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Tanking in the NBA, Football Manager addiction and getting hit in the NFL: it’s our favourite sports writing

Check this lot out.

The Boston Herald celebrates the Red Sox' World Series win.
The Boston Herald celebrates the Red Sox' World Series win.
Image: Newseum

1. “It all happened very quickly. I remember seeing the defender out of the corner of my eye, and I intentionally lowered my head and shoulders to protect my knees. After I got hit, in the fourth quarter of our win against the Browns last week, my eyes were wide open. I was very conscious, but I could not move. I looked my teammate Andrew Quarless directly in the eye and whispered, “Help me, Q. I can’t move; I can’t breathe.” The scariest moment was seeing the fear in Q’s eyes. I knew something was wrong, but his reaction verified it. That really shook me up.”

Green Bay Packers tight end Jermichael Finley pens a first person account of taking a massive hit in the NFL, the frightening moments afterwards and recovery. Check out MMQB.

2. “In paper-bound rugby reportage – less in internet rugger lip-flapping – the use of statistics is still in its infancy. It’s an age of relative innocence. Sabermetrics long ago evolved beyond baseball, and for fans of other codes of football, there are some very hard-working wonks out there [like Football Outsiders, a top notch American Football analysis site] who put a hell of a lot of thought into how to convert accurate baseline data – e.g. the amount of yards run by a tailback – into context in terms of both the sixty minute game itself and the entire league season. Kudos to those lads. The gridiron lends itself to that kind of analysis, with yard markings on the pitch and a typical play lasting about four seconds.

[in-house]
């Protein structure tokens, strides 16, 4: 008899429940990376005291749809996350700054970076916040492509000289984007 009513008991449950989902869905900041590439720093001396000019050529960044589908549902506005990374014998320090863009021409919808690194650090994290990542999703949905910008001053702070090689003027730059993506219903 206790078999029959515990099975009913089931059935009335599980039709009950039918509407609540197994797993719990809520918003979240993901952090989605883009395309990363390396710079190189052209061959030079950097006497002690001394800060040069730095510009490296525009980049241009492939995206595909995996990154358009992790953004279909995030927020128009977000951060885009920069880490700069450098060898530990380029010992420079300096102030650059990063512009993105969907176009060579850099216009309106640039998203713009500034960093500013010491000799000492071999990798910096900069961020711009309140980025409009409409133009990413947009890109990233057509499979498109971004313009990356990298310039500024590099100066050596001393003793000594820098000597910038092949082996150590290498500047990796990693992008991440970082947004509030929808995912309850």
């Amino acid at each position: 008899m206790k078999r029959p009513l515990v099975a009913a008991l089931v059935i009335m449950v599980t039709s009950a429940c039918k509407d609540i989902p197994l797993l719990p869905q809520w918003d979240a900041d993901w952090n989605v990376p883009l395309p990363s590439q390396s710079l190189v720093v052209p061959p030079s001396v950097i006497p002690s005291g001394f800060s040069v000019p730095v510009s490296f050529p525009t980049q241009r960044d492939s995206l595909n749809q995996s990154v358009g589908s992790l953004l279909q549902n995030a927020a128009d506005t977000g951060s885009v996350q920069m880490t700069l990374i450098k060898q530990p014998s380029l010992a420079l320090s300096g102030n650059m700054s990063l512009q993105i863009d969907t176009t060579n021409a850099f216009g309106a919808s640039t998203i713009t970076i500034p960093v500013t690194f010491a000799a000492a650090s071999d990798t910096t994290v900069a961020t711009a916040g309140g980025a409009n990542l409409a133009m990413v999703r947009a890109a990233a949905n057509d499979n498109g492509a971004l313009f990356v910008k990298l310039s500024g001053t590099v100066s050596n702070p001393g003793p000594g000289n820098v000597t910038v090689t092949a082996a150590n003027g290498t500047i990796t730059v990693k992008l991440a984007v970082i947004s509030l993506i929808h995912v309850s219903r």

Rugby may or may not be a more complicated game [adherents of the two codes could make a feasible argument either way] but it certainly seems more difficult to quantify, as an effective tackle doesn’t end play. So here at Mole Towers, we look at ‘statistics’ in rugby in a simpler light, as a collection of THINGS THAT ACTUALLY HAPPENED.”

Check out Demented Mole‘s excellent attempt to ‘analyse and attribute value to the work done by each player at ruck and breakdown’.

3. It’s a short trip home from the bank, but Lukas can’t drive anymore because the accident took too much of the peripheral vision in his right eye. He fiddles with the vents of the air conditioner, which struggles to cool a car that’s been sitting in the heat for two hours. Long ago Lukas thrived on the comfort of detail and discipline, and that quality has survived the brain injury that changed him forever. He recites directions in a genial monotone: “Turn right, and then take the first left. Go to the end of the street—it’s a dirt road—and then go right.” He continues to adjust the AC. Friends say the injury has left him fidgety. The car reaches a long, pin-straight stretch of rural highway, with open fields on both sides, so different from where Lukas once lived, amid the freeway chaos of Southern California. Lukas stares out the windshield and says, “No more big city for me. I don’t just like it here, I love it here.”